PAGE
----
Where Do Facts Come From?

January 23, 2017

Photo by Lisa May @LDMay on Twitter

The phrase “alternative facts” was floating around the media (social and otherwise) this weekend, and it made my head explode on multiple levels. First, because I work at a university, and I’m pretty sure if you use those on exams, you fail. Second, because I spend untold hours chasing down sources, and additional sources to check those sources with, to ensure that every single piece of information that goes into one of my books is in fact, a fact. Third, because I used to be a scientist. I MADE facts.

And those facts, unlike the kind people were discussing on the internets, had to be approved by a bunch of other scientists before I was allowed to talk about them in public. We call this “peer review,” and it’s meant to ensure that new conclusions, and the facts they are based on, really are valid and trustworthy.

Here’s how it works:
  • Scientist does some experiments to discover new things about the world.
  • Scientist writes a paper about it.
  • Scientist sends paper to a scientific journal.
  • Editor of the journal chooses 2 to 5 other scientists who work in the same field to review the paper.
  • Peer reviewers tear paper into tiny shreds.
  • Scientist receives report from reviewers.
  • Scientist cries, swears, eats pounds of chocolate dunked in adult beverages.
  • Scientist addresses every single comment the reviewers made. Scientist does new experiments, runs new tests, or cleans up the writing so the paper makes more sense.
  • Scientist explains to editor how she has responded to every single comment. If scientist has chosen not to make a change suggested by a reviewer, she has to make a VERY good argument as to why it’s not needed.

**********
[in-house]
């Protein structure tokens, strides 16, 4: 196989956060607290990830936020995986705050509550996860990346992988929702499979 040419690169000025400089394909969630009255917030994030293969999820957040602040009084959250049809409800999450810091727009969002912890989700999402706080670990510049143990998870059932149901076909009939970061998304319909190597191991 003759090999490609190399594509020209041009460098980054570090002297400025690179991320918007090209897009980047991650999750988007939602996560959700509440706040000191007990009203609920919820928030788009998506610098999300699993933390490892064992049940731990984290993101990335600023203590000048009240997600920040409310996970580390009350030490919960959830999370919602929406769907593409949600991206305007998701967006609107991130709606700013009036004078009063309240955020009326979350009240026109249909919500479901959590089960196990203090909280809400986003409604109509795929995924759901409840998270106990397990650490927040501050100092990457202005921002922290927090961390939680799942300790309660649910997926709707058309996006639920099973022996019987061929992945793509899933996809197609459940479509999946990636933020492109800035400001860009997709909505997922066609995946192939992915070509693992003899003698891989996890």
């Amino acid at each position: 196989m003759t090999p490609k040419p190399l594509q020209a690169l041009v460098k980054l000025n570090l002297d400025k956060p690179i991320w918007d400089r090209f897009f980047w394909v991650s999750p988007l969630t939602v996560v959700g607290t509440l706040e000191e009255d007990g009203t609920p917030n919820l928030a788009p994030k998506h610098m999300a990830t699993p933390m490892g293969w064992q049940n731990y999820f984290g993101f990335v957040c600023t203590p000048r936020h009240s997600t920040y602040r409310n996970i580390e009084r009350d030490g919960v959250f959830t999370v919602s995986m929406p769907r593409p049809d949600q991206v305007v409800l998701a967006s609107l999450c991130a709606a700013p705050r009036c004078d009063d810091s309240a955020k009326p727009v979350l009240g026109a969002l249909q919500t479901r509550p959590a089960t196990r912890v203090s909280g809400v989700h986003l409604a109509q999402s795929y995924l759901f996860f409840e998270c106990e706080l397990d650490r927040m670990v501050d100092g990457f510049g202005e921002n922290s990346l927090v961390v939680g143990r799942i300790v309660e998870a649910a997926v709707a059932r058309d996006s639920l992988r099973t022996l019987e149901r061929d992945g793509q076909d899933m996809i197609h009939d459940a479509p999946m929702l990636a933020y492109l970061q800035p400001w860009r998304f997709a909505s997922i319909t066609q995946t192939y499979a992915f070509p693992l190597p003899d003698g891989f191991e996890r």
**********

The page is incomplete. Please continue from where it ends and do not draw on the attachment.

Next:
• In extreme cases, peer review is repeated.
  • The paper is published.


I’ve published a dozen papers about research I did for my PhD, and I can tell you that it’s not uncommon for the response letter to be LONGER than the original paper. The process is both lengthy and arduous.

So why do we put ourselves through it? Because scientists, like small children everywhere, know that telling lies using “alternative facts” is wrong.

Which begs another question – why are kids and scientists held to a higher standard than everyone else?

What are your thoughts on this issue? Share in the comments.




9 Comments on ‘Where Do Facts Come From?’

  1. Hear, hear!

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    1. Thanks, Paula!

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  2. I’m quite familiar with the process of research and publication of articles, and it is anything but smooth and pretty. I’m actually glad you wrote about it so that people are exposed to what’s involved.

    As for this: “Which begs another question – why are kids and scientists held to a higher standard than everyone else?” Very, very good question!

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    1. Every time I tell undergraduates that this is why their profs insist on peer reviewed sources, their eyes fall out of their heads (and they get a little frightened about what awaits them as grad students!).

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  3. Stop killing my dream. I now weigh 130lbs.

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    1. Hahaha! I think we can file that one under “harmless delusion,” which is a totally different category. You are gorgeous either way, my friend.

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  4. EXCELLENT! Like you, my head exploded when I heard that phrase ‘alternate facts’ used. Orwell would tell us “I told you so” with terms like ‘post truth’ and ‘alternate facts.’ I have taken the liberty of sharing your blog on my Facebook page and I hope that it gets shared widely – it definitely needs to be. Did you hear the new science guy (forget his name – I was running during the interview) on Mainstreet on CBC today? They were talking about ‘alternate facts’ on that as well. I’m sure it’s getting a lot of discussion and I’m sure the memes will come fast and furious on Facebook (and other social media that I don’t use). THANK YOU for writing this! I’m glad to have my name with yours on some of the papers that resulted from the process you outline 🙂

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    1. I missed the CBC story – I’ll have to google. And I’m proud to be a co-author of yours, as well.

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